10. Bring someone with you.

When you’re buying a car, it’s never a bad idea to take a friend or family member with you—especially if you don’t have much experience with the process or don’t know how to haggle for a good deal.

Another person can help you stick to your budget and spot things about the car you may have missed. And if they know a lot about cars, they can use their knowledge to help you make the best decision.

10 Tips for Buying a Car

Our Best Car Tip: Budget for the Car You Want

Remember, the purpose of a vehicle is to get you from point A to point B, not to prove your social status to the world. As tempting as it is to hit the road in a car you can’t afford, it’s more likely to be a burden than a blessing—especially when you’ve got a huge monthly car payment to worry about.

So, do yourself a favor and save up to pay for a car in cash. And the best way to do that is with a budget. A budget helps you make a plan for your money, so you can spend less and save more for the things you want—like a sweet, new-to-you ride!

The EveryDollar budgeting app makes it super easy to jump-start your car fund and plan for other costs like insurance and repairs. Plus, it puts you in the driver’s seat because you’re the one telling your money where to go every month.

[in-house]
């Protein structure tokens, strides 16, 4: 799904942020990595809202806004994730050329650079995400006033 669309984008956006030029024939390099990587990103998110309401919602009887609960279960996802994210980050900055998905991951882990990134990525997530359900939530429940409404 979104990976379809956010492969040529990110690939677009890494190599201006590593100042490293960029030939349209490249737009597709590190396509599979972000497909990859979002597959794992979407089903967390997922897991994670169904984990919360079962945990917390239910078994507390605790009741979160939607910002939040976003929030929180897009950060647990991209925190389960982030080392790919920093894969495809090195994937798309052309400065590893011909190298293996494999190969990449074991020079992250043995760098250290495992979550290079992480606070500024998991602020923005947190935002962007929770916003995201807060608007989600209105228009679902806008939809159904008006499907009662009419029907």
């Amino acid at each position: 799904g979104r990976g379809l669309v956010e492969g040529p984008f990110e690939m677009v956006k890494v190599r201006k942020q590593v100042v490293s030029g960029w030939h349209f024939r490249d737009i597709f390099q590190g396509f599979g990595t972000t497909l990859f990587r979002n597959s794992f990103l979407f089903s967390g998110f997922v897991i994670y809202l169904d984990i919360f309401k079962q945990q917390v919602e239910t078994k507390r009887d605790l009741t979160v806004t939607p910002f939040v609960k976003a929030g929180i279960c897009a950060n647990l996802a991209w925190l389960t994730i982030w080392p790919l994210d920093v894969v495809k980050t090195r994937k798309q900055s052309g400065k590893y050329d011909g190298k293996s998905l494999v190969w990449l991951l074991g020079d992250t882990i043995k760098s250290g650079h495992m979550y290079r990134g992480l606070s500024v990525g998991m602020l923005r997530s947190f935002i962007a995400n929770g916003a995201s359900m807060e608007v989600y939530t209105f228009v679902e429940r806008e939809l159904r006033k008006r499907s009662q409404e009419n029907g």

Create your free budget with EveryDollar and kick your savings into high gear!

Save more. Spend better. Budget confidently.

Get EveryDollar: the free app that makes creating—and keeping—a budget simple. (Yes, please.)

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Ramsey Solutions

About the author


Ramsey Solutions has been committed to helping people regain control of their money, build wealth, grow their leadership skills, and enhance their lives through personal development since 1992. Millions of people have used our financial advice through 22 books (including 12 national bestsellers) published by Ramsey Press, as well as two syndicated radio shows and 10 podcasts, which have over 17 million weekly listeners. Learn More.